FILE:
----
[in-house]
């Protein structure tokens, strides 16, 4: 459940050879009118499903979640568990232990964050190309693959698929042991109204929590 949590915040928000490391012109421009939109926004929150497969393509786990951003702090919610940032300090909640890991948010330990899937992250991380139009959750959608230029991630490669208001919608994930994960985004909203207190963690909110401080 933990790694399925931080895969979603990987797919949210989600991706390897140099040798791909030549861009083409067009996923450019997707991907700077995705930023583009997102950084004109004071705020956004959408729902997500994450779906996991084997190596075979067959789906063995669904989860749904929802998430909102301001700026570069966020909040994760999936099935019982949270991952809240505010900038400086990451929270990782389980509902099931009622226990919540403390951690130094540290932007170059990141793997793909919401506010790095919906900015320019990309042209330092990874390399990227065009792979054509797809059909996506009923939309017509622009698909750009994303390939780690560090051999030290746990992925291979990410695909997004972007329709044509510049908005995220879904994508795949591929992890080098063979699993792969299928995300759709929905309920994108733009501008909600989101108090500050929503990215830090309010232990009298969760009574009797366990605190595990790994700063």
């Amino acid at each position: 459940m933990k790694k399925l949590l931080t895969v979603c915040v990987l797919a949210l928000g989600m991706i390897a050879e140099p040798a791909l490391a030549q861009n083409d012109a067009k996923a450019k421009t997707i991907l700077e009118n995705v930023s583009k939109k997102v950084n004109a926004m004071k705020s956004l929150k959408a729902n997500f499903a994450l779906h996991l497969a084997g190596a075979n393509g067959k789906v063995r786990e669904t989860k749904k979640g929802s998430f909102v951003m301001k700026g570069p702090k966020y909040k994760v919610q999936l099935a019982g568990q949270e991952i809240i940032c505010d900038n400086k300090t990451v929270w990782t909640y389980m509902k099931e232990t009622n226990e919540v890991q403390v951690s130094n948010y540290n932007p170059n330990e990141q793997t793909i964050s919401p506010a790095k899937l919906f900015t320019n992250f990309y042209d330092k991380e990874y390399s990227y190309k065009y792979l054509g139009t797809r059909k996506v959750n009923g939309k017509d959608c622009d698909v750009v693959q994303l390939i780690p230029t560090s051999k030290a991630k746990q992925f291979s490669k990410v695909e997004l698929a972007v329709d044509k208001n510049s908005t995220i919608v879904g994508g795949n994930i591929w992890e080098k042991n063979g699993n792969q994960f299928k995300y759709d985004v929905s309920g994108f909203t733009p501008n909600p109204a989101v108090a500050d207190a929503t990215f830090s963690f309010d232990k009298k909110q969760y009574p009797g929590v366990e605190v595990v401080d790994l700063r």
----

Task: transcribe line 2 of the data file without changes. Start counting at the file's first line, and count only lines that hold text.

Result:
């Protein structure tokens, strides 16, 4: 459940050879009118499903979640568990232990964050190309693959698929042991109204929590 949590915040928000490391012109421009939109926004929150497969393509786990951003702090919610940032300090909640890991948010330990899937992250991380139009959750959608230029991630490669208001919608994930994960985004909203207190963690909110401080 933990790694399925931080895969979603990987797919949210989600991706390897140099040798791909030549861009083409067009996923450019997707991907700077995705930023583009997102950084004109004071705020956004959408729902997500994450779906996991084997190596075979067959789906063995669904989860749904929802998430909102301001700026570069966020909040994760999936099935019982949270991952809240505010900038400086990451929270990782389980509902099931009622226990919540403390951690130094540290932007170059990141793997793909919401506010790095919906900015320019990309042209330092990874390399990227065009792979054509797809059909996506009923939309017509622009698909750009994303390939780690560090051999030290746990992925291979990410695909997004972007329709044509510049908005995220879904994508795949591929992890080098063979699993792969299928995300759709929905309920994108733009501008909600989101108090500050929503990215830090309010232990009298969760009574009797366990605190595990790994700063």